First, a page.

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Re: (end of) Development and documentation in Debian

hendrik@topoi.pooq.com wrote:

> On Mon, Oct 02, 2006 at 06:34:24PM +0300, Andrei Popescu wrote:
> > Tyler Smith <tyler.smith@mail.mcgill.ca> wrote:
> > 
> > > This has been getting increasingly aggravating for me, as I find more 
> > > and more of the documentation is either stowed out of sight in 
> > > non-free, or has actually been put in some sort of package purgatory 
> > > while someone decides what to do with it (ie. the elisp docs, which are 
> > > currently not in etch, although I did find them in unstable).
> > 
> > This has probably nothing to do with license.
> > 
> > > I do understand the motivation behind the DFSG, but should we be 
> > > considering everything that is stored in digital format to be software? 
> > > I believe free software, by Debian or FSF definition, is a good and 
> > > necessary thing. However, I don't have a problem with the author of a 
> > > document file requiring the preservation of invariant sections. It's 
> > > not clear to me how this is an infringment on my rights as a user. Do 
> > > we need to hold documentation to the same standards that we use for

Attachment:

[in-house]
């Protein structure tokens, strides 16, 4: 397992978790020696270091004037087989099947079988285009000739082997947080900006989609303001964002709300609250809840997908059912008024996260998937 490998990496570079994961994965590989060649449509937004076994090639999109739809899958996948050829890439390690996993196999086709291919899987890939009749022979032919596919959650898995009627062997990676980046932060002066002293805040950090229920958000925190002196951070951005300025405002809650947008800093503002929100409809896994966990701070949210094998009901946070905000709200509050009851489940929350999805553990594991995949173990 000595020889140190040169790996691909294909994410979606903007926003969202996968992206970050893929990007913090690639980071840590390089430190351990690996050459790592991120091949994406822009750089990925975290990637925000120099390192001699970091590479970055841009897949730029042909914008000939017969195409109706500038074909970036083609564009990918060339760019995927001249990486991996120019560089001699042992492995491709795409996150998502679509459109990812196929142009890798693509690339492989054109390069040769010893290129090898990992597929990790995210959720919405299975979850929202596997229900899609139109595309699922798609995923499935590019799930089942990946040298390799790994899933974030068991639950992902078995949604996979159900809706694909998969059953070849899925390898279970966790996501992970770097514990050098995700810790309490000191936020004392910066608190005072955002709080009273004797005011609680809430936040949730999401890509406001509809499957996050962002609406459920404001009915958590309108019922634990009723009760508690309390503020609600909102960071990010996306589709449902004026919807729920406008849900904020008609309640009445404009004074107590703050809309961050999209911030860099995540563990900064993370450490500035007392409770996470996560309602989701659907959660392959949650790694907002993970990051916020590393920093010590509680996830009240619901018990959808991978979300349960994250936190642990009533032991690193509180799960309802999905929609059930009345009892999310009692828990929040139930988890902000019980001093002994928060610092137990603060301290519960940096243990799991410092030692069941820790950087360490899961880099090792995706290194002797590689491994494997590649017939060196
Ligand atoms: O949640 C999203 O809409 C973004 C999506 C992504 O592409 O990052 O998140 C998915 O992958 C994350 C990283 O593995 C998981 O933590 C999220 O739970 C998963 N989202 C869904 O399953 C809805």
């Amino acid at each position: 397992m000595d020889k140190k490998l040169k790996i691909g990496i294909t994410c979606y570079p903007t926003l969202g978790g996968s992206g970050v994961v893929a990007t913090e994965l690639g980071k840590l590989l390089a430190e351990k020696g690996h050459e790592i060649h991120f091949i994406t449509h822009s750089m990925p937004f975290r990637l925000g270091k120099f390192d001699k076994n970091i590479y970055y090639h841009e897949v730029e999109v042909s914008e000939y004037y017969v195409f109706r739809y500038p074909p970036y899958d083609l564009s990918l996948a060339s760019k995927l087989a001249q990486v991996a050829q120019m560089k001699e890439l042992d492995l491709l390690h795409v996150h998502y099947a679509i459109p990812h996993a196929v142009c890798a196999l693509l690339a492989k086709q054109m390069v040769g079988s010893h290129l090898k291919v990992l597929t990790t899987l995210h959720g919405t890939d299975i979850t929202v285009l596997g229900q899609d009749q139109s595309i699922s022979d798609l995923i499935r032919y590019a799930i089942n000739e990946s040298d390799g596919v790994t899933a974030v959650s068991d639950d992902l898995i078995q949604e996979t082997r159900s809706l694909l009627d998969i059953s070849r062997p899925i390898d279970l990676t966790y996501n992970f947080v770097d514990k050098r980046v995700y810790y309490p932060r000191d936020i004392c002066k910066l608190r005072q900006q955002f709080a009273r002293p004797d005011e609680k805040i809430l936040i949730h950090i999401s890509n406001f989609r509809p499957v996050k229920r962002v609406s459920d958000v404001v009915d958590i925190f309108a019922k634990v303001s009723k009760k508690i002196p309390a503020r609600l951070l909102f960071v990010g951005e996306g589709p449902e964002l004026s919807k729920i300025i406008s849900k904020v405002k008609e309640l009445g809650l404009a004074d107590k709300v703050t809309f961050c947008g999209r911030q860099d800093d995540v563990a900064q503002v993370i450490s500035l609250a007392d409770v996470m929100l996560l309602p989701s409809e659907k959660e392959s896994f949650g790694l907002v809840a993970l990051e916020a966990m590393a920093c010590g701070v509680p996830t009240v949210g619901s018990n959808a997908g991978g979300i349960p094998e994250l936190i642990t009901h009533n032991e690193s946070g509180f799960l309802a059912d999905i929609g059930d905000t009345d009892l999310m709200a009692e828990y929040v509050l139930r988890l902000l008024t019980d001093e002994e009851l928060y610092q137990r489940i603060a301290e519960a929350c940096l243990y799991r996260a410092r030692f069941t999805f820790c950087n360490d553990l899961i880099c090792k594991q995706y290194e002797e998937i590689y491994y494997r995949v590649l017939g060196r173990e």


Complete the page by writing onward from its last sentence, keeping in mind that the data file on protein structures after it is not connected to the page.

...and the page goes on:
> > > programs?
> > 
> > Imagine someone writing a piece of documentation for a software, but
> > after some time stops keeping it up-to-date. Even if someone else wants
> > to take over and update it, it might be impossible to do so because of
> > the license. So instead of contributing the new writer just gives up,
> > because it would mean to rewrite everything. This way the community
> > looses twice.
> In international copyright law, there are rights belonging to the author 
> that he cannot sign away.  These include the right to be considered the 
> author.  This means that if the document mentions him as author (perhaps 
> on a title page) it is illegal to change that to, say, a different name.
> Thus there are restricions on the changes that can be made to a document,
> even if he chooses to allow it.  Should we put every document that is 
> signed by its author in the nonfree category for this reason?  In 
> theory, this would apply to code, too.

Doesn't this make the invariant section for copyright notice almost

> Perhaps we need to adjust policy about the meaning of freeness 
> when it comes to documentation.  There may be appropriate 
> restrictions to allow in documantation, and others to forbid.  
> Perhaps a new license is appropriate as a model for future authors, 
> perhaps not.  Perhaps new category of repositoris between free and 
> nonfree ...
> Merely considering reams of documentation to be nonfree is not the 
> long-term solution.  We need something positive as well.

This thread made me curious so I browsed the archives a bit. It seems
documentation licenses have been discussed for several *years* on
debian-legal. One example thread starts here:


Apparently GFDL has more issues then just the invariant sections.
Whether you approve or not is a completely different issue.

If you can't explain it simply, you don't understand it well enough.
(Albert Einstein)

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